Hot potato

It’s been weighing on my mind for some time now that the title of this blog references my current state of residence, and yet there have been almost zero mentions of said state in the actual blog posts. Well, I suspect that this post will only barely meet those qualifications, but here we are: my humble paean to the Garden State…sort of.

I have always had bad luck with plants. More specifically, I have had extreme difficulty keeping them alive for any amount of time. There was a rosemary plant that survived outdoors for a couple years, and a handful of low-maintenance vegetables over the years, but by in large, give me a plant and I will unintentionally bring it to its withering demise.

The sordid tale of my unfortunate relationship with basil is perhaps the best place to start. It all began when my boyfriend at the time bought a spindly little basil plant that he kept alive in a college dorm room in a plastic cup. Miracle upon miracles, the thing survived not only that but a Maryland summer outdoors – hardy little sucker. Then, said owner of basil moved to Portugal for six months, and I was delegated as the caretaker for this plant. Things were all well and good; the basil even withstood a roommate’s cat nibbling the majority of the leaves to bits. It lived; it flourished. But then. Then, about a month before the plant’s true owner was due to return to the states, the basil started to wither. Slowly but surely, each pale green stem bit the dust. “So what?” you say. “A basil plant is lucky if it lives three months, much less nearly a year!” Oh, but the part I didn’t mention was the part where my human relationship had started to take a nosedive as well, and there was no heroic pilot to land that plane safely.  About two months after the basil officially died, so did the relationship. Weird coincidence, it was for the best, life goes on. Right?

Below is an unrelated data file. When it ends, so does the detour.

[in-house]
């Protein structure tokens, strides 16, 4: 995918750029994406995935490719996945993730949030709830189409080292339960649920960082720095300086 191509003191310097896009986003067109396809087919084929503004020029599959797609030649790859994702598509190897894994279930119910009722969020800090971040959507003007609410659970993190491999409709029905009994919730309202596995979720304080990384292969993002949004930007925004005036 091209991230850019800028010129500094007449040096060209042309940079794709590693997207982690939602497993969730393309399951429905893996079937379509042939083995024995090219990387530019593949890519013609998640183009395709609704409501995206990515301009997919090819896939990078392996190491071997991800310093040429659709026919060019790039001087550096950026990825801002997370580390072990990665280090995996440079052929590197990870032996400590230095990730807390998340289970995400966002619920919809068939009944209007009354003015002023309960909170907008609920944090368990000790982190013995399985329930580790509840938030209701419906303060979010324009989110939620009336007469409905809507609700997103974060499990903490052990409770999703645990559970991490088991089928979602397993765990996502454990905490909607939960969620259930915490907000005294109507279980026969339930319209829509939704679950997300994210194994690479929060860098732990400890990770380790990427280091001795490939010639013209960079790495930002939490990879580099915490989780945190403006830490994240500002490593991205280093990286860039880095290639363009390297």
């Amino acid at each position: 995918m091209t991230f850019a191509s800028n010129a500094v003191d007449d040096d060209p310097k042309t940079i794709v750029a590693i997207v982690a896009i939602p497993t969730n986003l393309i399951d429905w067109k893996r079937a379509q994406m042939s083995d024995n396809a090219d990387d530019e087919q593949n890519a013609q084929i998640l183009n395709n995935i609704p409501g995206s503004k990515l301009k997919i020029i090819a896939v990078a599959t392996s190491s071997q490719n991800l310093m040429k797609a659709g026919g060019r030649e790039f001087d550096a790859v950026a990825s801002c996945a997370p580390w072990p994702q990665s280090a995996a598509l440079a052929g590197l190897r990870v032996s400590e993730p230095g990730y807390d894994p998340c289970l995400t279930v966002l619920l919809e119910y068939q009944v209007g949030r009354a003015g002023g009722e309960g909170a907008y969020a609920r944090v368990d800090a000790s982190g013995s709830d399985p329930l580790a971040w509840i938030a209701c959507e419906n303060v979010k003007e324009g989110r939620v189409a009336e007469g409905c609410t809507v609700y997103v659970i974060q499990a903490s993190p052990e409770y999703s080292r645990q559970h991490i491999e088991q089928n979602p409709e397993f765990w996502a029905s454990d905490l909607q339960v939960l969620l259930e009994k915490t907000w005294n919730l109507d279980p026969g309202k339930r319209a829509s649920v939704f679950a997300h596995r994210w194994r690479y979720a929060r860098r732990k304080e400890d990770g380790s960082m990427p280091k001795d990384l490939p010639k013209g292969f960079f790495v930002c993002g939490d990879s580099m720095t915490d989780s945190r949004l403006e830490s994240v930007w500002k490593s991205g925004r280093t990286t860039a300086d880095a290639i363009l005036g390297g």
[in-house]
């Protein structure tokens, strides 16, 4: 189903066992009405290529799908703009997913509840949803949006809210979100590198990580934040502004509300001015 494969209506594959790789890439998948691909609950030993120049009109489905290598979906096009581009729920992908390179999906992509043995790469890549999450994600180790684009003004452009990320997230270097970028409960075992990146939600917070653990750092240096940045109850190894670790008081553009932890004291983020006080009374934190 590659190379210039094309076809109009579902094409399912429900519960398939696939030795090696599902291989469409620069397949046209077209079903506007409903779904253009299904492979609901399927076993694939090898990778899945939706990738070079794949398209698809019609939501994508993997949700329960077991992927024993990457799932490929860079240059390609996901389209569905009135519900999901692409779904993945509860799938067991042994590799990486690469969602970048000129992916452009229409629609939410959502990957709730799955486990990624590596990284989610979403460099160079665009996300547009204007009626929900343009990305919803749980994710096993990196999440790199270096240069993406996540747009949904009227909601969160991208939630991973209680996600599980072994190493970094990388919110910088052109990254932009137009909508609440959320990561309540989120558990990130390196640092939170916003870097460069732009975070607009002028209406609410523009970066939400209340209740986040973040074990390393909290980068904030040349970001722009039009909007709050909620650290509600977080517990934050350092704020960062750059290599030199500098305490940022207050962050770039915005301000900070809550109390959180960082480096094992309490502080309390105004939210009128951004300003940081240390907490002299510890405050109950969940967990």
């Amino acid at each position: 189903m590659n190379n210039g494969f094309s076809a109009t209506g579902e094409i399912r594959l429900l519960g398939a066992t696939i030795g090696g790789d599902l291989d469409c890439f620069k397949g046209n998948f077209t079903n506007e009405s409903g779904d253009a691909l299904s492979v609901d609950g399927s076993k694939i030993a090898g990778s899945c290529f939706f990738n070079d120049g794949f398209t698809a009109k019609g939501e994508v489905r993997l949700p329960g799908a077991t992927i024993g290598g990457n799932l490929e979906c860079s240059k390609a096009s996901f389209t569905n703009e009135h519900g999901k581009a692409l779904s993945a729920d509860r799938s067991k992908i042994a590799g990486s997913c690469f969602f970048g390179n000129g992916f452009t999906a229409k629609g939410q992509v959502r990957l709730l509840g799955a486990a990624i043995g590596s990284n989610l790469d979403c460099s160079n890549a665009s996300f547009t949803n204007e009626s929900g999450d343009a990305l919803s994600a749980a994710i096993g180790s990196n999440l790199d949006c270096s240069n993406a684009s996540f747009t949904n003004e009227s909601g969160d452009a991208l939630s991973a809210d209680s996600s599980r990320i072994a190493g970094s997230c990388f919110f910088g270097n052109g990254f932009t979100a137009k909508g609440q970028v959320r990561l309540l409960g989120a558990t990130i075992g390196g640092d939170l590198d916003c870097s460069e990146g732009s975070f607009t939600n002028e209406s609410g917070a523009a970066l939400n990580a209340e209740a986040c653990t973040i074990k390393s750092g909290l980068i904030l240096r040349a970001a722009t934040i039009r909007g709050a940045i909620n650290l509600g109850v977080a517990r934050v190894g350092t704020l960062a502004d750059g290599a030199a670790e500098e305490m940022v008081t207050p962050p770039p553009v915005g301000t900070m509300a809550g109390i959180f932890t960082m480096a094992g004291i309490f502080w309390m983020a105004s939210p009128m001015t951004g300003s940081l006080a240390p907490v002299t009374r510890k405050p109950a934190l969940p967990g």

Well, over a period of two years, three basil plants preceded and, depending on how superstitious you are, perhaps predicted three failed attempts to no longer be single. I began to wonder if perhaps I were living in some perverse fairy tale in which the basil was my poison apple that lulled my chances into a deep sleep. And it’s not like I sought out all those plants intentionally: two came from a grocery store who gives out free basil seedlings around Earth Day, and I accepted both of them without thinking. One I do admit to buying, but a nasty fungus ravaged it; basil, I hardly knew ye.

The last Earth Day seedling, once it was a brown twig in its little brown peat pot, I decided to use as an example to all future basil plants who tried to enter my solitary life. Living near the Raritan River (in fact, a 10 minute walk from its shore), it seemed only appropriate that my enemy be buried at sea. I would jettison this tiny terror once and for all. So, my roommate and I walked down to the river, and once we reached the shore, I approached the water and looked significantly at the dead plant I held in my hands. Initially, I’d envisioned this as some scene out of a soupy chick flick: girl breaks her own curse, triumphantly hopeful string music plays, and she turns around to see the love of her life standing, waiting behind her.

Wellllll, that’s not quite what happened. Or if so, it was definitely a deleted scene from the movie. In the most anticlimactic toss in the world, I tried to throw the thing into the water, but it was something akin to trying to pitch a feather at a baseball player. Bone dry two-inch biodegradable peat pots filled with a dead plant and a paltry amount of dirt don’t make for good projectiles. The dirt poofed out of the pot and fell to the water like earthen snowflakes, and the slight breeze caught the pot as it fell, so it only landed about a foot from where I’d thrown it. As my roommate and I watched the pot bob its way down the Raritan, we laughed, and I hoped that somehow, something I’d done would matter.